Medical Technology

Health care is a market with great potential – also for the investor. Yet finding the most promising investment opportunities is not an easy task…

(c) Wirthwein AG (CC BY-SA 3.0)https://creativecommons.org/licenses/by-sa/3.0/deed.de

(c) Wirthwein AG (CC BY-SA 3.0)https://creativecommons.org/licenses/by-sa/3.0/deed.de

Healthcare is a market with enormous potential – for service providers, industry, and last but not least, for investors. The world’s population is aging, and chronic diseases are growing ever more common. Industrialized countries are spending more and more on their healthcare systems and affluent patients are increasingly willing to invest in diagnosis and therapy.
At the same time, new developments such as genetic and stem cell technology, big data, artificial intelligence, and nanotechnology are expanding the possibilities of modern medicine beyond what we could have imagined only a few years ago. Technology companies such as Apple, Alphabet, and Amazon are now also joining in. Investors who wish to get on board with these developments may elect to invest in an ETF – one, for example, that tracks the MSCI World Health Care Index.
As is the case in most business sectors, however, direct investment in innovative companies is a more interesting option, particularly for more substantial investments. The medical technology sector is an attractive choice, in part because it is less risky than the pharmaceutical industry. A long-time engine of growth in the healthcare sector, medical technology is currently enjoying renewed momentum and dynamism due to the impact of digitalization. Apps, artificial intelligence, laser and sensor technology, mixed reality, and telemedicine are benefiting both physicians and patients, and are blurring the boundary between medicine and lifestyle trends.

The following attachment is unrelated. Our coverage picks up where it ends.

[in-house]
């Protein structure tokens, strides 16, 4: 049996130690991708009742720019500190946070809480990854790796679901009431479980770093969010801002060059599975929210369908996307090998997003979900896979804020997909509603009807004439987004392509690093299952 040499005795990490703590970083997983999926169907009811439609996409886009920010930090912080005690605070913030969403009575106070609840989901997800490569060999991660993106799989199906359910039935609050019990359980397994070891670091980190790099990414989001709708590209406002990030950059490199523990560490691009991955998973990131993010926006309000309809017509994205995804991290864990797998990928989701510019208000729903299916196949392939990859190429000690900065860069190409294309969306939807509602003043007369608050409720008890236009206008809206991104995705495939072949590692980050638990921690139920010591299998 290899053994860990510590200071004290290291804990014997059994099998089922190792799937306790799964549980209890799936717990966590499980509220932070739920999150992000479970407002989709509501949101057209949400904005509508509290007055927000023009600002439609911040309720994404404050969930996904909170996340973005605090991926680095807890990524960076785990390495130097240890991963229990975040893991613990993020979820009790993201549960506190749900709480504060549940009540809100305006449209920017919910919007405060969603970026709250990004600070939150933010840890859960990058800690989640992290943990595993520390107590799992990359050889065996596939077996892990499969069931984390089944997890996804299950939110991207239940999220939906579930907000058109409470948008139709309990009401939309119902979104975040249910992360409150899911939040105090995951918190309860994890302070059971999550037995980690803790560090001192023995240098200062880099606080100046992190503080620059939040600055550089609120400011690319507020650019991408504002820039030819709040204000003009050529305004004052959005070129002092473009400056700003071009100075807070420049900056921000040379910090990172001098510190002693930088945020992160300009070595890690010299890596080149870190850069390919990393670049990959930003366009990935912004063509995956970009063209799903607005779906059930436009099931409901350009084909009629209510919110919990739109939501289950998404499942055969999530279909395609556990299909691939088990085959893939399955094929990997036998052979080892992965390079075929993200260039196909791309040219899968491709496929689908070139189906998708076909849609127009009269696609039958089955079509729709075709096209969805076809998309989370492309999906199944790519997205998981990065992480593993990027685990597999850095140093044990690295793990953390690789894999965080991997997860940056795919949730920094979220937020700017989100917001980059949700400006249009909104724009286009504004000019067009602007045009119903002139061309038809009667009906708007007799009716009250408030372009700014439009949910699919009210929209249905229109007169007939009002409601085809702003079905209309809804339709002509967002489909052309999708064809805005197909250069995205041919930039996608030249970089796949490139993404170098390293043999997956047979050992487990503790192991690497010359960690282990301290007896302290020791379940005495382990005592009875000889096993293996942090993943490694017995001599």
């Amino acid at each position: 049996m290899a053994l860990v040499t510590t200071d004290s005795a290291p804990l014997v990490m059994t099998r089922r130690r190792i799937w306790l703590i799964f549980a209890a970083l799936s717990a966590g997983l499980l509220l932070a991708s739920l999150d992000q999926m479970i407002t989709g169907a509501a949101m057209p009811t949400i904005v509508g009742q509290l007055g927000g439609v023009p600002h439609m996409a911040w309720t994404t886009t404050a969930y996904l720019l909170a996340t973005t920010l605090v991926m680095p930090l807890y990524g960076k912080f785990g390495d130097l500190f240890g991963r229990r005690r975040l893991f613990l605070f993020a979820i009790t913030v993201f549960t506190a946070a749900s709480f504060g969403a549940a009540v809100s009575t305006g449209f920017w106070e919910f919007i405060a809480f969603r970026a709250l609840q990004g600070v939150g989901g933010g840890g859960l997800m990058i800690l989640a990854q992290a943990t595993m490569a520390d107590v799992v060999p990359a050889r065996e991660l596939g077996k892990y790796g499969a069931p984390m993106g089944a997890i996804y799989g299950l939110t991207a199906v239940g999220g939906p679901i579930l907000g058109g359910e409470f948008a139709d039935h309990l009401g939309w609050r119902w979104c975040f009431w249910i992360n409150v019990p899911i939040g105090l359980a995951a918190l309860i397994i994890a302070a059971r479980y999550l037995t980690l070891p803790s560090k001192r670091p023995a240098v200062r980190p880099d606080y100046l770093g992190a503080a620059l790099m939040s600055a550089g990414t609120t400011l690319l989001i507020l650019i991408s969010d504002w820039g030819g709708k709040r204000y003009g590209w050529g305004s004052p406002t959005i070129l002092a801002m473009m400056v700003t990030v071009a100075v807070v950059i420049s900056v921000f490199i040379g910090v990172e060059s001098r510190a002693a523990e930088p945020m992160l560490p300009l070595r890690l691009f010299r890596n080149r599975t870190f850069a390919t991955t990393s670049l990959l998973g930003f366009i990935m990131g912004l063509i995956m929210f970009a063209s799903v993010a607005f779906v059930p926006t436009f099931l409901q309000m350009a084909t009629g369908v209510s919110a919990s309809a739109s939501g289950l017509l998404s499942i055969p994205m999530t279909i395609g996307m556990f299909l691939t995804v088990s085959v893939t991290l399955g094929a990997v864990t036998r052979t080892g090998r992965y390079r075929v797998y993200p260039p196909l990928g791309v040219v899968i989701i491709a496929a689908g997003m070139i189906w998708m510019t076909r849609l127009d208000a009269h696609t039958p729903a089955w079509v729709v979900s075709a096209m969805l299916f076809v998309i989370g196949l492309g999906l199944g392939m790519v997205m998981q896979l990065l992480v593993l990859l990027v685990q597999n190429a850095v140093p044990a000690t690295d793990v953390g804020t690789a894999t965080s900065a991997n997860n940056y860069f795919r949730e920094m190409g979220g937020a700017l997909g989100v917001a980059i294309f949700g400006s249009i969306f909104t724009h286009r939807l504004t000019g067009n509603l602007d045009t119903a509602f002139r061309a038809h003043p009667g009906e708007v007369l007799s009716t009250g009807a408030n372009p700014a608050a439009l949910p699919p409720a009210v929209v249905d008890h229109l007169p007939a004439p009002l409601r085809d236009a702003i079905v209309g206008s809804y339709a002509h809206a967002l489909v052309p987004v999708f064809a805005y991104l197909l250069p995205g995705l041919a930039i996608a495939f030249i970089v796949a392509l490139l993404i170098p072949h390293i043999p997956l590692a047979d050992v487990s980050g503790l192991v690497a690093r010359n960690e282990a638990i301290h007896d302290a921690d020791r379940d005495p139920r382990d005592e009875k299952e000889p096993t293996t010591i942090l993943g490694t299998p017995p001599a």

But in the current gold rush, selecting the most promising investment opportunities from the wealth of startups isn’t easy. Demographic developments provide a solid and sustainable basis for the medical technology sector, and one which is relatively impervious to cyclical economic trends. However, health policy decisions could create – or eliminate – mass markets for specific therapies virtually overnight. Investors risk finding themselves sidelined. For this reason, individual investors would be well advised to seek expert advice from the fields of medicine, health industry, and health policy both before and during the investment process. ■

Jens Spudy is executive partner of Spudy Family Office

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